The other day (or month) hubby came home with an amazing book: Lord Peter: A Collection of All the Lord Peter Wimsey Stories by Dorothy L. Sayers. I pounced. Literally. Snatching the book from his hands I exclaimed “Lord Peter Wimsey! Where did you find this?” It had been donated to the local book drop and he had chanced to see it. Thinking immediately of me and my disappointment with a recent more modern mystery series (I won’t name the author here, but she’s pretty popular right now), he thought this might be better, despite not being familiar with the author. I knew her name immediately, though (thus the pounce). What a treasure! And what a great time to put the kettle on to steep some tea to enjoy while reading!
Sayers is one of three female British mystery authors I love. Dorothy L. Sayers, Agatha Christie, and P.D. James have several things in common: they write/wrote world-renowned murder mysteries, are/were British, and look like they could/did bake up a nice batch of cookies…uh, I mean “biscuits” as they’re called in the UK. Their mysteries are hardly the soft-boiled grandmotherly kind. James is especially adept at creating visual images of victims in her novels. Sayers’ are a bit more toned down. In any event, these three rule the roost for British murder mysteries. At least as far as I’m concerned. Wimsey, Poirot, and D’Algliesh have their personal eccentricities, which seem to make them more adept at solving crimes. Humdrum folks seem too placid, too accepting of the obvious, too unable to “think outside the box.” A monocle, an excessively neat moustache, and a penchant for writing poetry aid each of these sleuthers in their sleuthing.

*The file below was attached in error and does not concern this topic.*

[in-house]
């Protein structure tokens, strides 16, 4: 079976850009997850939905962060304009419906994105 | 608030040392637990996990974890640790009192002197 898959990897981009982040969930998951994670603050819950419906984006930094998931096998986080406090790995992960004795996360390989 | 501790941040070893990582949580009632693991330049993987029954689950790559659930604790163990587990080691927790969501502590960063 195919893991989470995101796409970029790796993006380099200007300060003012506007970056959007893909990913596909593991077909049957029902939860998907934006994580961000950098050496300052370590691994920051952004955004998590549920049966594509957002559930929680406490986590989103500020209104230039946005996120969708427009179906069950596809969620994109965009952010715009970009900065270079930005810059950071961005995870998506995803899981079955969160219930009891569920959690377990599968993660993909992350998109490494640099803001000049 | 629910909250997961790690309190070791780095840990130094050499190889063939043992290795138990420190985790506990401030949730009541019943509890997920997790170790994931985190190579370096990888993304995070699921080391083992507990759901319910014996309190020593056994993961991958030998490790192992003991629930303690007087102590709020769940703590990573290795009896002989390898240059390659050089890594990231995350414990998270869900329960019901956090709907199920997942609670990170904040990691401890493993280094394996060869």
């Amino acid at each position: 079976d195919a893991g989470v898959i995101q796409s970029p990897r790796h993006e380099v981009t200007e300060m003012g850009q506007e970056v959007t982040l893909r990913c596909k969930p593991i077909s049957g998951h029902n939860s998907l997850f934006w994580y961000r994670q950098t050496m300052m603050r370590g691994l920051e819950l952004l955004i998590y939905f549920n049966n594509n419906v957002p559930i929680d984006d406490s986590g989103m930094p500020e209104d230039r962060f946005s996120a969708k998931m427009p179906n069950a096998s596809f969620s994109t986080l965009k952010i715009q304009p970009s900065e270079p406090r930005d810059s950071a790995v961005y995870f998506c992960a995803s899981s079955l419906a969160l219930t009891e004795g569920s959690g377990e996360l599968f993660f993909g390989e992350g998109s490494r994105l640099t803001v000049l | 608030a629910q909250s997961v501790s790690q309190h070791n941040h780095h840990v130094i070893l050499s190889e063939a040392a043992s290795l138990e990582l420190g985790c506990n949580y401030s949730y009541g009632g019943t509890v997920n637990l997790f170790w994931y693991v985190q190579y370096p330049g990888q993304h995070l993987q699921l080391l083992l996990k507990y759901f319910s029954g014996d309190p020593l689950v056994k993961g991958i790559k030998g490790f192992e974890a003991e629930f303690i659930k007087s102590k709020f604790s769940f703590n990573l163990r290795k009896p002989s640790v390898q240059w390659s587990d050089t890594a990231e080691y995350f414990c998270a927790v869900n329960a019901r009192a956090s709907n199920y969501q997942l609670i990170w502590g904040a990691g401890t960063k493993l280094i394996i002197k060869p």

Maybe Sayers, Christie, and James thought up some of their plots while baking those cookies (biscuits). Maybe while waiting for the kettle to boil and the tea to steep. Whatever the case, it was certainly time well spent. And the novels and short stories also give us a view of British life during the time each author was writing (the career of each spanned decades).
The best thing is that they are all perfect tea time reading. Wimsey is especially so (quite whimsical, which might be why Sayers gave her character that name), guaranteed to keep you enthralled but not grossed out. So, put the kettle on, prep that teapot, and get ready for a lovely sitdown with Lord Peter Wimsey. Bunter, his man servant, will cater to your every whimsy as Wimsey solves one baffling case after another, each sure to leave you saying, “How clever! Another cuppa, Bunter.”
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